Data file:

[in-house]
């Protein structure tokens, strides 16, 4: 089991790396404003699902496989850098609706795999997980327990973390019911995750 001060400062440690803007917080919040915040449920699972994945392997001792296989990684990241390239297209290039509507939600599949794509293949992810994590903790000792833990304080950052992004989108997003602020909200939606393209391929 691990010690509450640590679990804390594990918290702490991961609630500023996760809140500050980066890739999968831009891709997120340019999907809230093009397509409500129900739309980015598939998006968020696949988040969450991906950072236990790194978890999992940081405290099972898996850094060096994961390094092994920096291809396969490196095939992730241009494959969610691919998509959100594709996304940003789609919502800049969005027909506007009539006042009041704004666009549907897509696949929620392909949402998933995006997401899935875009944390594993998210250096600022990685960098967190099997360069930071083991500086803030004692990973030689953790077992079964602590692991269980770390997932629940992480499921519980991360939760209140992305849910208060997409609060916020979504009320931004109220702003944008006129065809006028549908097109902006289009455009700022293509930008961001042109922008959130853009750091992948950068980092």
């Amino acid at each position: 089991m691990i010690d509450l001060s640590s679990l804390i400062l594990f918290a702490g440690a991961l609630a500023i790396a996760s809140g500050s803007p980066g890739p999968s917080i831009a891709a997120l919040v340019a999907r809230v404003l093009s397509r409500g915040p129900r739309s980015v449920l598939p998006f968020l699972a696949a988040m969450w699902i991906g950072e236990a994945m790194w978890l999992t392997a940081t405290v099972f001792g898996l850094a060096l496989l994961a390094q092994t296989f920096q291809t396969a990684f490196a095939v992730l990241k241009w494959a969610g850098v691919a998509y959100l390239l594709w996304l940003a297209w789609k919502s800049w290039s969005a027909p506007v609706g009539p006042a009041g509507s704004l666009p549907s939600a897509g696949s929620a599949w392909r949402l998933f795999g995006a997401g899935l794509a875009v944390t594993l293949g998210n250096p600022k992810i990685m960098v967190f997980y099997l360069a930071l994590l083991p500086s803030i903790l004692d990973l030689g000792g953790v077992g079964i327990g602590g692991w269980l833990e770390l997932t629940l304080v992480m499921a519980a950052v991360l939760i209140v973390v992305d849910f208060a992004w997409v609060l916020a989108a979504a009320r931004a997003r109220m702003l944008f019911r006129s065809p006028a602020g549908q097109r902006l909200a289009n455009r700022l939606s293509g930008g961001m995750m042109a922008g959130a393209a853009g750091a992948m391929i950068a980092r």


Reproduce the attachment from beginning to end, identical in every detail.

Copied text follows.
[in-house]
């Protein structure tokens, strides 16, 4: 089991790396404003699902496989850098609706795999997980327990973390019911995750 001060400062440690803007917080919040915040449920699972994945392997001792296989990684990241390239297209290039509507939600599949794509293949992810994590903790000792833990304080950052992004989108997003602020909200939606393209391929 691990010690509450640590679990804390594990918290702490991961609630500023996760809140500050980066890739999968831009891709997120340019999907809230093009397509409500129900739309980015598939998006968020696949988040969450991906950072236990790194978890999992940081405290099972898996850094060096994961390094092994920096291809396969490196095939992730241009494959969610691919998509959100594709996304940003789609919502800049969005027909506007009539006042009041704004666009549907897509696949929620392909949402998933995006997401899935875009944390594993998210250096600022990685960098967190099997360069930071083991500086803030004692990973030689953790077992079964602590692991269980770390997932629940992480499921519980991360939760209140992305849910208060997409609060916020979504009320931004109220702003944008006129065809006028549908097109902006289009455009700022293509930008961001042109922008959130853009750091992948950068980092």
């Amino acid at each position: 089991m691990i010690d509450l001060s640590s679990l804390i400062l594990f918290a702490g440690a991961l609630a500023i790396a996760s809140g500050s803007p980066g890739p999968s917080i831009a891709a997120l919040v340019a999907r809230v404003l093009s397509r409500g915040p129900r739309s980015v449920l598939p998006f968020l699972a696949a988040m969450w699902i991906g950072e236990a994945m790194w978890l999992t392997a940081t405290v099972f001792g898996l850094a060096l496989l994961a390094q092994t296989f920096q291809t396969a990684f490196a095939v992730l990241k241009w494959a969610g850098v691919a998509y959100l390239l594709w996304l940003a297209w789609k919502s800049w290039s969005a027909p506007v609706g009539p006042a009041g509507s704004l666009p549907s939600a897509g696949s929620a599949w392909r949402l998933f795999g995006a997401g899935l794509a875009v944390t594993l293949g998210n250096p600022k992810i990685m960098v967190f997980y099997l360069a930071l994590l083991p500086s803030i903790l004692d990973l030689g000792g953790v077992g079964i327990g602590g692991w269980l833990e770390l997932t629940l304080v992480m499921a519980a950052v991360l939760i209140v973390v992305d849910f208060a992004w997409v609060l916020a989108a979504a009320r931004a997003r109220m702003l944008f019911r006129s065809p006028a602020g549908q097109r902006l909200a289009n455009r700022l939606s293509g930008g961001m995750m042109a922008g959130a393209a853009g750091a992948m391929i950068a980092r």